Sandia LabNews

Modeling the Fukushima accident: MELCOR code used to model accidents at Fukushima

SANDIAN RESEARCHERS Don Kalinich, left rear, Andrew Goldmann, right rear, Jesse Phillips, left front, and Jeffrey Cardoni have used the Sandia-developed MELCOR code to analyze the 2011 Fukushima Daiichi reactor accident.	(Photo by Randy Montoya)

SANDIAN RESEARCHERS Don Kalinich, left rear, Andrew Goldmann, right rear, Jesse Phillips, left front, and Jeffrey Cardoni have used the Sandia-developed MELCOR code to analyze the 2011 Fukushima Daiichi reactor accident. (Photo by Randy Montoya)

Following the earthquake and devastating tsunami last year that damaged the nuclear power complex at Fukushima, Japan, Sandia experts were asked to apply the Labs’ 30-plus years of experience in modeling severe accidents to help reconstruct what happened there.

Sandia analysts say they hope the recently released “Fukushima Daiichi Accident Study” will assist researchers, operators, and regulators in understanding the accident and guide future efforts to improve reactor safety and responses to severe accidents. The work will also be used to validate the MELCOR code (a system-level severe accident analysis code developed by Sandia to help the NRC inform its decision-making process) and the Fukushima models, and suggest potential future data needs for improvements.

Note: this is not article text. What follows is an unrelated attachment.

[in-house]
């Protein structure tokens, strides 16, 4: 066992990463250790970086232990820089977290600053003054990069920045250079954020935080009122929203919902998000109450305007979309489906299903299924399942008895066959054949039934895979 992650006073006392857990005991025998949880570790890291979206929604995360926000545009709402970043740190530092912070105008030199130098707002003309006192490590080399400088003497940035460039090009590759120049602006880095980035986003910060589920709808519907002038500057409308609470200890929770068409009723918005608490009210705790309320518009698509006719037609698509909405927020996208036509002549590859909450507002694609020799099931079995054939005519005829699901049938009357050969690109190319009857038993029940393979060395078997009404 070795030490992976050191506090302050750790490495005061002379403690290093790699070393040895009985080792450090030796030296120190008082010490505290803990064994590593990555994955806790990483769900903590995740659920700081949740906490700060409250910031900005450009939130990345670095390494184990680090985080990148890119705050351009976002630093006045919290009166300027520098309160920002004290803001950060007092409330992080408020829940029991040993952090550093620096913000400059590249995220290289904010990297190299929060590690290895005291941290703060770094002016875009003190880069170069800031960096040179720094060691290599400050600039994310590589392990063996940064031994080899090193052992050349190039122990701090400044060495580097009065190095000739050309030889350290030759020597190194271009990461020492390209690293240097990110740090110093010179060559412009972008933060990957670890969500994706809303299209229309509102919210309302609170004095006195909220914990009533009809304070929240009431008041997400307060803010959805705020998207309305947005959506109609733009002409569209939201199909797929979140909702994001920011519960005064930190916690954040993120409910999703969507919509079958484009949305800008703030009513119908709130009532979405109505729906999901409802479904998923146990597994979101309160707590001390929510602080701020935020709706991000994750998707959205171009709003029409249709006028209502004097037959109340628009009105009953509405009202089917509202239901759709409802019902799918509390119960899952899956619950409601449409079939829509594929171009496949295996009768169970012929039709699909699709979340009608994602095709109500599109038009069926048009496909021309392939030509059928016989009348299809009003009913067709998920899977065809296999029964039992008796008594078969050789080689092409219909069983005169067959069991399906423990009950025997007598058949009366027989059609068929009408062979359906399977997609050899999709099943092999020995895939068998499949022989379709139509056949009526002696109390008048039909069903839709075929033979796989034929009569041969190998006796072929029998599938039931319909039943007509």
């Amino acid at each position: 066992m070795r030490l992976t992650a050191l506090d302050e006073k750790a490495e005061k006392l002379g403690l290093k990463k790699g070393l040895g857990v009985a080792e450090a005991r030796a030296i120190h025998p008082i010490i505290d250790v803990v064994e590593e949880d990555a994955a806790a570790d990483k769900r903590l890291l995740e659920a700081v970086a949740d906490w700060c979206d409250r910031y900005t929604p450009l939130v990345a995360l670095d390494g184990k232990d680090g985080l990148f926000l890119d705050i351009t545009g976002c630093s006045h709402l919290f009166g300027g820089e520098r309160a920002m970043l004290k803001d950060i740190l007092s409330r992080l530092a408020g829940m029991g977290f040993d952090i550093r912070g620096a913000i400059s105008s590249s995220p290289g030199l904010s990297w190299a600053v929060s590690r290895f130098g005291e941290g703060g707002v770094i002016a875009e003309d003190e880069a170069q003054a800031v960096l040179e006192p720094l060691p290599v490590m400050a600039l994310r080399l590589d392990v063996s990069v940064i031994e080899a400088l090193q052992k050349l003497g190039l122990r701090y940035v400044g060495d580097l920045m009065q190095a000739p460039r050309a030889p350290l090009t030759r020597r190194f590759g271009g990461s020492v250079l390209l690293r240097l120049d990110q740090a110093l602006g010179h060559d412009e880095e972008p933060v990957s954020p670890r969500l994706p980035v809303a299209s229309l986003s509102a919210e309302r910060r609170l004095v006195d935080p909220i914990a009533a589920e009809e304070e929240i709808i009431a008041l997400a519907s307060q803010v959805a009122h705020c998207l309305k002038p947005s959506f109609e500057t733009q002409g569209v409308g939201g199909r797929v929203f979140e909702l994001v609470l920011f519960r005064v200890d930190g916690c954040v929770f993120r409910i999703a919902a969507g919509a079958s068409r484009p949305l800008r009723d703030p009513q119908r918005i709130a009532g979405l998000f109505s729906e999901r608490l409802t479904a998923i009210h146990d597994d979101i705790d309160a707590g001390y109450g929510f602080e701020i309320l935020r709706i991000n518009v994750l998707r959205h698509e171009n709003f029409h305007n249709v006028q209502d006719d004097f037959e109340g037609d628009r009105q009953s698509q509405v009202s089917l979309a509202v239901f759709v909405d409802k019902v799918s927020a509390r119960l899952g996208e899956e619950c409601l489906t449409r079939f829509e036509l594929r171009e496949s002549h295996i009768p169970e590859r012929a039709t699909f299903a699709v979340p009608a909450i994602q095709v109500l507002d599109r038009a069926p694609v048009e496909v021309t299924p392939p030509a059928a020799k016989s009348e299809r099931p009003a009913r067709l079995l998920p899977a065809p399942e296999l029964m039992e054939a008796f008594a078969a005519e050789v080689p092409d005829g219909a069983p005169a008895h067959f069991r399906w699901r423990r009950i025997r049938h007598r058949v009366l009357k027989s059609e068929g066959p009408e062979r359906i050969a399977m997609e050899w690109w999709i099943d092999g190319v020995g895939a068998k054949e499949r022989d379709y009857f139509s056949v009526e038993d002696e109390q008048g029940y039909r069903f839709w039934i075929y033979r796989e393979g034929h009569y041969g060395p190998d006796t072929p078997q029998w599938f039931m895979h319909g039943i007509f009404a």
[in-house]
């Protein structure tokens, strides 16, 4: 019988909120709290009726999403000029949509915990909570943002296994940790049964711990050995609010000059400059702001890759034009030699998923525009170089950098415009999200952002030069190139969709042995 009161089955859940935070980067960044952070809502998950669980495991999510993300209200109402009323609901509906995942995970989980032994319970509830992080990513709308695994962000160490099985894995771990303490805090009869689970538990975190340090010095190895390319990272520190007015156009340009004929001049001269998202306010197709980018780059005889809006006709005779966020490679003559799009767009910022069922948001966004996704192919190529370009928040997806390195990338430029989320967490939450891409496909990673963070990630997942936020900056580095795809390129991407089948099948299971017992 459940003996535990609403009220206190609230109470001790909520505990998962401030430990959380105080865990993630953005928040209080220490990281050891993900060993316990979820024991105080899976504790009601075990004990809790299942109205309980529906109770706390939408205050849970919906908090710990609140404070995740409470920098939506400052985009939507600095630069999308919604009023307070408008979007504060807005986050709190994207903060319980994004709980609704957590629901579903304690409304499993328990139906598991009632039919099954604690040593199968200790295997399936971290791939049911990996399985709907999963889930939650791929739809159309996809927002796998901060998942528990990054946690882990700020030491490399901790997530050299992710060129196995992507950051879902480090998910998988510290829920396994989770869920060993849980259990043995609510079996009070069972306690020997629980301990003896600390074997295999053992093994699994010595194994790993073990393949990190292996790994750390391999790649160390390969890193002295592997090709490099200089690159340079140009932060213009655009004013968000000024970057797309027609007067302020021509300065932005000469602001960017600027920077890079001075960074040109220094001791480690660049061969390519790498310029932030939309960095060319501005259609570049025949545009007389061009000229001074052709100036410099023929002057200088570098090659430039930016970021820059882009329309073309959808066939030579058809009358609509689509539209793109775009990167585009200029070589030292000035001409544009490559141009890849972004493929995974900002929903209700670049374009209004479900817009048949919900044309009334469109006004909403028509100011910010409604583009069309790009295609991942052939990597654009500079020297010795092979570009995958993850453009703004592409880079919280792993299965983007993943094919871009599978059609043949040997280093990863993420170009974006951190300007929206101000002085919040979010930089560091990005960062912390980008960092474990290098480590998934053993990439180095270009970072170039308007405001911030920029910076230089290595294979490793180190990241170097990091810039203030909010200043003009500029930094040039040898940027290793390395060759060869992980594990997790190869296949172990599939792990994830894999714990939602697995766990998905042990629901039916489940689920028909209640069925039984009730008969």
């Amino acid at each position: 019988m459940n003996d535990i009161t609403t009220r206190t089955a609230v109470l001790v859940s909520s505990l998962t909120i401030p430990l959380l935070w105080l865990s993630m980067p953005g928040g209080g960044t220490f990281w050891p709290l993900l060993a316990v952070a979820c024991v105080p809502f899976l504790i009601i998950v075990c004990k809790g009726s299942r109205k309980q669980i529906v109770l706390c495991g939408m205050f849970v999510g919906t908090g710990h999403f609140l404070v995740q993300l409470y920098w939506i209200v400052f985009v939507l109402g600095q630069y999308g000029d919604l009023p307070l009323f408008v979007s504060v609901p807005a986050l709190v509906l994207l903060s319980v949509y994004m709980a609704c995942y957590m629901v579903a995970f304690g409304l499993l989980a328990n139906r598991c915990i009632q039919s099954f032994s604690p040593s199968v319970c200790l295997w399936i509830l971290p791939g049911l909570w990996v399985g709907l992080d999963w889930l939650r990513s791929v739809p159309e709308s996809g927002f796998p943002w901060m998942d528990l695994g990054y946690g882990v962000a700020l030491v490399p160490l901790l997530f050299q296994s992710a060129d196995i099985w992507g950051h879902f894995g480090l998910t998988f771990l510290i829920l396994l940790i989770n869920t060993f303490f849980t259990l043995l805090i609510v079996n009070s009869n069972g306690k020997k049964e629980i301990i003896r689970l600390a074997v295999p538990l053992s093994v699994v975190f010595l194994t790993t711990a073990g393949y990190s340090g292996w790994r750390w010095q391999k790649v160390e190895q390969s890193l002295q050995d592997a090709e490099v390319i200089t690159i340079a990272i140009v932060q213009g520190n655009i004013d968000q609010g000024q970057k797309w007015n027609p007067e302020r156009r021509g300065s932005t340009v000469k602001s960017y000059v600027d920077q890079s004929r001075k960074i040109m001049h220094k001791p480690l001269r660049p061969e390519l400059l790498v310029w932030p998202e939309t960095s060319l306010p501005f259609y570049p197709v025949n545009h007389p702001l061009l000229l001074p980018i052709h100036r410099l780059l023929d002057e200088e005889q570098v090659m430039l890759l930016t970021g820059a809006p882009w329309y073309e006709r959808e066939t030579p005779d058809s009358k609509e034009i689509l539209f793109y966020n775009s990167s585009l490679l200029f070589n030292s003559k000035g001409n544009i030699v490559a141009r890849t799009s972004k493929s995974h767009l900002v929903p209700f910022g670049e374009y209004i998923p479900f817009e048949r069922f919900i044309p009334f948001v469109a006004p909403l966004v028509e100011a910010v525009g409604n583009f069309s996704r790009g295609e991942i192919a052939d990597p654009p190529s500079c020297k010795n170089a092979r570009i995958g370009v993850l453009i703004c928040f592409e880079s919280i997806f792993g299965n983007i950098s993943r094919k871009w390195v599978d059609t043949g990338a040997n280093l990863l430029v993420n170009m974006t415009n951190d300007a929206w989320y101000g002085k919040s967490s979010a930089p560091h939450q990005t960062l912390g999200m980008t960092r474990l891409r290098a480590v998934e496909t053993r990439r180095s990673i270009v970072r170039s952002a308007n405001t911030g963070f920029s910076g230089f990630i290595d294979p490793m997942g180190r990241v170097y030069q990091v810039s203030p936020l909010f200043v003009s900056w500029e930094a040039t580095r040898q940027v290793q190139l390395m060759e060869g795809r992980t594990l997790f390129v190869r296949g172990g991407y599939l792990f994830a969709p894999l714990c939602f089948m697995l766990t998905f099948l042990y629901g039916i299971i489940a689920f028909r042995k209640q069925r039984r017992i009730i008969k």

The project is a partnership among Sandia, Idaho, and Oak Ridge national laboratories. DOE and the Nuclear Regulatory Commission sponsored the report and have planned follow-up severe accident analyses.

Sandia began its studies of responses to severe nuclear accidents shortly after the Three Mile Island incident in 1979 that radically altered the future of nuclear power in the United States.

To model the Fukushima accidents, Sandia and Oak Ridge staff used the MELCOR code, which models an entire nuclear power plant, from the nuclear fuel rods to the reactor plumbing, the containment building out to the environment, and includes effects of safety systems and operator actions. Based on the state of a power plant just prior to an accident or other event, MELCOR calculates a simulation of the accident’s progression.

The Japanese government publicly released information about the design of the reactors and operator actions, which Sandia analysts used to develop input for the MELCOR code for each of the accident scenarios. This became the basis for the Fukushima Daiichi Information Portal, which Idaho National Laboratory developed for the US laboratory team and as an archive for use by future researchers. Existing MELCOR models for similar US reactors were used as templates to develop Fukushima-specific models of the Unit 1, 2, and 3 reactors and spent fuel pool 4.

Randy Gauntt, manager of Severe Accident Analysis Dept. 6232, which develops and implements the MELCOR code, says MELCOR allows researchers to analyze and understand what happens during a severe nuclear plant accident. Such studies support the development of advanced accident management and mitigation strategies, and improvements to reactor designs.

“On the whole, the MELCOR simulations have been found to replicate the observed events,” Randy says. “And the Fukushima events are exactly why we model low-likelihood accident sequences: to help understand the progression of serious accidents and, we hope, aid in preventing them from happening.”